Spinal Plasmacytoma Transformed Into Solitary Sacral Amyloidoma: A Case Report - European Medical Journal

Spinal Plasmacytoma Transformed Into Solitary Sacral Amyloidoma: A Case Report

4 Mins
Download PDF
N. Neupane,1 *H. Kharel,1 M. Ammad-Ud-Din,2  S. Jamshed3
  • 1. Department of Internal Medicine, Rochester General Hospital, New York, USA
  • 2. Department of Hematology and Oncology, Moffitt Cancer Center, Tampa, Florida, USA
  • 3. Department of Hematology and Oncology, Lipson Cancer Center, Rochester General Hospital, New York, USA
*Correspondence to [email protected]

Jamshed reports financial support from Jansen. All other authors report no conflicts of interest.


Informed consent was obtained from the patient.

EMJ Hematol. ; DOI/10.33590/emjhematol/10300884. https://doi.org/10.33590/emjhematol/10300884.
Amyloidoma, plasmacytoma, sacral amyloidoma.

Each article is made available under the terms of the Creative Commons Attribution-Non Commercial 4.0 License.


Amyloidoma is a rare complication of plasmacytoma, that can involve the spine and present with compressive neurological symptoms. It is usually a diagnosis of exclusion, and is difficult to differentiate from other plasma cell disorders on imaging. Definite diagnosis requires a tissue biopsy. The treatment requires a multidisciplinary approach, with input from haematology, neurology, neurosurgery, and radiology for the optimum course of action, depending on the patient’s comorbidities and performance status. The authors hereby present a case of solitary sacral amyloidoma in a 52-year-old African American female. Only three other cases of solitary sacral amyloidoma have been reported in the literature.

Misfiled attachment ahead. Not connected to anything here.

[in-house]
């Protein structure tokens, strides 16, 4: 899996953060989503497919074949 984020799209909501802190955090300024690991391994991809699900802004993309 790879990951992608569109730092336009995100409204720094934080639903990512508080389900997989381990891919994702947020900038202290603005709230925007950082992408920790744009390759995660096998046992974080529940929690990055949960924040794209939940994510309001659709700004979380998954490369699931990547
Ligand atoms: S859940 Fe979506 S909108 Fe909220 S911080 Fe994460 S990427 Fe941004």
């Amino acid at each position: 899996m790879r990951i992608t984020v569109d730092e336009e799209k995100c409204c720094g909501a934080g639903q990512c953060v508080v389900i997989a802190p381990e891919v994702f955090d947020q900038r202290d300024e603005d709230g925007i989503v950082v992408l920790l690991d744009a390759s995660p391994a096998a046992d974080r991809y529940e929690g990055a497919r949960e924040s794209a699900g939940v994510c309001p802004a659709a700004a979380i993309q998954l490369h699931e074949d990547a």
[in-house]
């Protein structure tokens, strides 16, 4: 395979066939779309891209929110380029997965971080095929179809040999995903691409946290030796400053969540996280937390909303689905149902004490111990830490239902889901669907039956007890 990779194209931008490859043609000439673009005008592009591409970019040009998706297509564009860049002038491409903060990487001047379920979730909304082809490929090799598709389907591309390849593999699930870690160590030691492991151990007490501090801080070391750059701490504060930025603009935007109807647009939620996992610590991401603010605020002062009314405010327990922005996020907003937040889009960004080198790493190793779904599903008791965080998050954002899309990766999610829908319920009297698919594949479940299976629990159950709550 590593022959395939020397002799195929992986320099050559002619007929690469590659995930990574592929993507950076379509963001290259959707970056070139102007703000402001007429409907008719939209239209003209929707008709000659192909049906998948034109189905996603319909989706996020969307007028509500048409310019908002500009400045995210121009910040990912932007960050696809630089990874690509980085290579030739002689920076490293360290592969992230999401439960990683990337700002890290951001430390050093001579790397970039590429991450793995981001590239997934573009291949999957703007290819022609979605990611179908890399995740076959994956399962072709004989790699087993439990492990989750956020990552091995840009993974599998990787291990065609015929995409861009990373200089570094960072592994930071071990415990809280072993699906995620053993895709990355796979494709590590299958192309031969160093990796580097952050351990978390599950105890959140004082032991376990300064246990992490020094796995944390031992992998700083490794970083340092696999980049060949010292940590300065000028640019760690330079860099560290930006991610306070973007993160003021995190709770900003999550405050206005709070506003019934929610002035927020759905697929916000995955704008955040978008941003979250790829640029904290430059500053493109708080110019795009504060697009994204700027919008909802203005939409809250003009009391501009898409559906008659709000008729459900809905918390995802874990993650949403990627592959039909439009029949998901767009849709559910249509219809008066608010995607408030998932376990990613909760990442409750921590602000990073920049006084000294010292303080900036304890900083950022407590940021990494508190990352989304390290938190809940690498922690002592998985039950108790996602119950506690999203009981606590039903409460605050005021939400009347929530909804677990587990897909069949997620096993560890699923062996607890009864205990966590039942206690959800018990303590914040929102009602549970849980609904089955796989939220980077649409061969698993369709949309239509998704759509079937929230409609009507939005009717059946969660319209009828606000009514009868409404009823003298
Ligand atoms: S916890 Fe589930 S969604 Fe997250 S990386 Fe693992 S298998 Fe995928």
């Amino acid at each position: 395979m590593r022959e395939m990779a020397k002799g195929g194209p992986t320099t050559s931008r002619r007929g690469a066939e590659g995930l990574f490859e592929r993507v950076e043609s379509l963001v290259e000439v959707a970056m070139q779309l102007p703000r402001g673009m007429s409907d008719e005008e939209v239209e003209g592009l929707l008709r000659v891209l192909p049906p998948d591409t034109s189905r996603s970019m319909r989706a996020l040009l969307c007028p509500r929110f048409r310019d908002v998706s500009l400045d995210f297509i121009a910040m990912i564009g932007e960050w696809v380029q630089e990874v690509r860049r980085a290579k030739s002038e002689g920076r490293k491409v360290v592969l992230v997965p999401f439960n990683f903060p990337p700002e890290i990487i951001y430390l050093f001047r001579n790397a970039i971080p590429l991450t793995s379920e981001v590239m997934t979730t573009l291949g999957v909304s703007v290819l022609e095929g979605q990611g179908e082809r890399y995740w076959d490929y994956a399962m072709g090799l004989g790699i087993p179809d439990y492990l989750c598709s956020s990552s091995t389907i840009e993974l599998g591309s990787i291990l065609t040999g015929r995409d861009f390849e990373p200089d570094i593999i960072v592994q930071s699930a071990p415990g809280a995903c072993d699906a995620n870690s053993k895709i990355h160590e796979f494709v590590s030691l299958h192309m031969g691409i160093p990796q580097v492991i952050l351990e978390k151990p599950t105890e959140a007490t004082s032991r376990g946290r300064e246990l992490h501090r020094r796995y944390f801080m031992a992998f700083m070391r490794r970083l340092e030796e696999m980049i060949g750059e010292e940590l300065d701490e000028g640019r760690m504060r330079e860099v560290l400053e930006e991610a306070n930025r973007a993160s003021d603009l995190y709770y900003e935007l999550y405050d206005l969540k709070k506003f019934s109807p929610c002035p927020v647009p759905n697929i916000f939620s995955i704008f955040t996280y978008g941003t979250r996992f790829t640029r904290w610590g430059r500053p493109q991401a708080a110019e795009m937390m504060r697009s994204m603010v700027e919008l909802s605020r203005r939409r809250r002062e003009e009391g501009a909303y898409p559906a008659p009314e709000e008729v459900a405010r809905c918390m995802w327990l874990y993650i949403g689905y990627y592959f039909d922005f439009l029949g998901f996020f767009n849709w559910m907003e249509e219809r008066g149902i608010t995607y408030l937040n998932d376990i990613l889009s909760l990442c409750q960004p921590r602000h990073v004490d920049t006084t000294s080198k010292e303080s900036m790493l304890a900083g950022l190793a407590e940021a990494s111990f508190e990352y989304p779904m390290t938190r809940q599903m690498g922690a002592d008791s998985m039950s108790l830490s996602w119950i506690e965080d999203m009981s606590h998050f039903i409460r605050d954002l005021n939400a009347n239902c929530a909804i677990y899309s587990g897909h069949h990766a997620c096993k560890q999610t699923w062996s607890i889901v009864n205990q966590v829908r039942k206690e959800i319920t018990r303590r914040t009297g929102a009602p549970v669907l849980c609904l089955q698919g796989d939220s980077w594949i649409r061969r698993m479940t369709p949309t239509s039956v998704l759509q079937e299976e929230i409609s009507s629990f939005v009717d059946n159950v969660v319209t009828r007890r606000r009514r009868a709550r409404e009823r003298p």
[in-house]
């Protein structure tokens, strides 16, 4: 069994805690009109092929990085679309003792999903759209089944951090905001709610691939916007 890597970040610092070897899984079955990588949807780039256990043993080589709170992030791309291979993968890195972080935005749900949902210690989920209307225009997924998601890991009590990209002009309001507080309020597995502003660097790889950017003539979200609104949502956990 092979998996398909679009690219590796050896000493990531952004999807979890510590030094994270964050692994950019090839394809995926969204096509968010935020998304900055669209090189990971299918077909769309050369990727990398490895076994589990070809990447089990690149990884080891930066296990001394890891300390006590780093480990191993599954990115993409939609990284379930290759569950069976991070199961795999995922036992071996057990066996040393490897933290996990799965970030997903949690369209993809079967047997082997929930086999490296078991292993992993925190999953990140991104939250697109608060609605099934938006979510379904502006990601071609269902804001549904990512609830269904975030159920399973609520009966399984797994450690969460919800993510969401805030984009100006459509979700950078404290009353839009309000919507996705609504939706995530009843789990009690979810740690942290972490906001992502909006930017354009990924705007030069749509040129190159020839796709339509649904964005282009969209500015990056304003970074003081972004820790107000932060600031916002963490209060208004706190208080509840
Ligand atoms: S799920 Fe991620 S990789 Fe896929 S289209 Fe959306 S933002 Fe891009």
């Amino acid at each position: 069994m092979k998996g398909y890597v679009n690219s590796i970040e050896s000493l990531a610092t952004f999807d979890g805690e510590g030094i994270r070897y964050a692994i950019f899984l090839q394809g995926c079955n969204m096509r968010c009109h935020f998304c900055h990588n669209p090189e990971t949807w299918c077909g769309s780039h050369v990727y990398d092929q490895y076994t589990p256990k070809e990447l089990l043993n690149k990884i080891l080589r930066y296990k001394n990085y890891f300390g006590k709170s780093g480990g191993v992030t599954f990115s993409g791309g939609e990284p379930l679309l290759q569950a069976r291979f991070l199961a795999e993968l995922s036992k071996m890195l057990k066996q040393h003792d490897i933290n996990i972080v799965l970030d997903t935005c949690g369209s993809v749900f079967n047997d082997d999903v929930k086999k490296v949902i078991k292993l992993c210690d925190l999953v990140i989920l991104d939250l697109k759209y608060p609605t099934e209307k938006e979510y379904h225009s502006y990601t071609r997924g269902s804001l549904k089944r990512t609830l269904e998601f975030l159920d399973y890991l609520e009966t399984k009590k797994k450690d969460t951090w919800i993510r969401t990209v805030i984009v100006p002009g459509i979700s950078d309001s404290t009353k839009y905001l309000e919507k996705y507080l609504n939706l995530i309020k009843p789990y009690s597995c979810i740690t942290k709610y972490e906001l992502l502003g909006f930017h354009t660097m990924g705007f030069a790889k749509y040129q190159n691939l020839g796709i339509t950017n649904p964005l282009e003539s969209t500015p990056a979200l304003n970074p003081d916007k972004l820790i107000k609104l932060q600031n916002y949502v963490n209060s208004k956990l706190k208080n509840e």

Key Points

1. Plasmacytoma of the spine can present with residual amyloidoma after treatment.
2. The diagnosis of amyloidoma requires biopsy to exclude the mimics.
3. The treatment of spinal amyloidoma is challenging due to its close vicinity to the spinal cord, but early neurosurgical intervention has been shown to improve outcomes.


Amyloidosis results from a misconfiguration of normal protein into β-plated linear sheets, leading to the formation and deposition of insoluble fibrils.1 These fibrils can sometimes form a localised tumour-like mass called amyloidoma at specific organ sites, even in the absence of systemic amyloidosis.2 Spinal amyloidoma can present with symptoms of nerve compression and radiculopathy, depending upon the site of involvement.3 Amyloidoma of the bone can sometimes be difficult to differentiate from other pathologies that commonly cause lytic lesions, like multiple myeloma (MM), plasmacytoma, and metastatic diseases.4 Therefore, the definitive diagnosis requires a tissue biopsy and Congo red staining, which produces an apple-green birefringence under polarised light.


A 52-year-old African American female with a past medical history of IgG lambda MM and sacral plasmacytoma presented with worsening back pain, bowel and bladder incontinence, bilateral lower extremity weakness, and saddle anaesthesia concerning for cauda equina syndrome. She had been diagnosed with IgG lambda MM with paraprotein level of 0.2 g/dL 10 months previously, and had received radiation and bortezomib, lenalidomide, and dexamethasone, with subsequent normalisation of the light chain ratio, and complete disappearance of paraprotein. She had declined autologous stem cell transplant. The MRI of lumbosacral spine carried out at the time of plasmacytoma diagnosis showed an expansile and enhancing soft tissue mass overlying the right sacral ala, while the biopsy at that time showed presence of plasma cell neoplasm without any Congo red staining.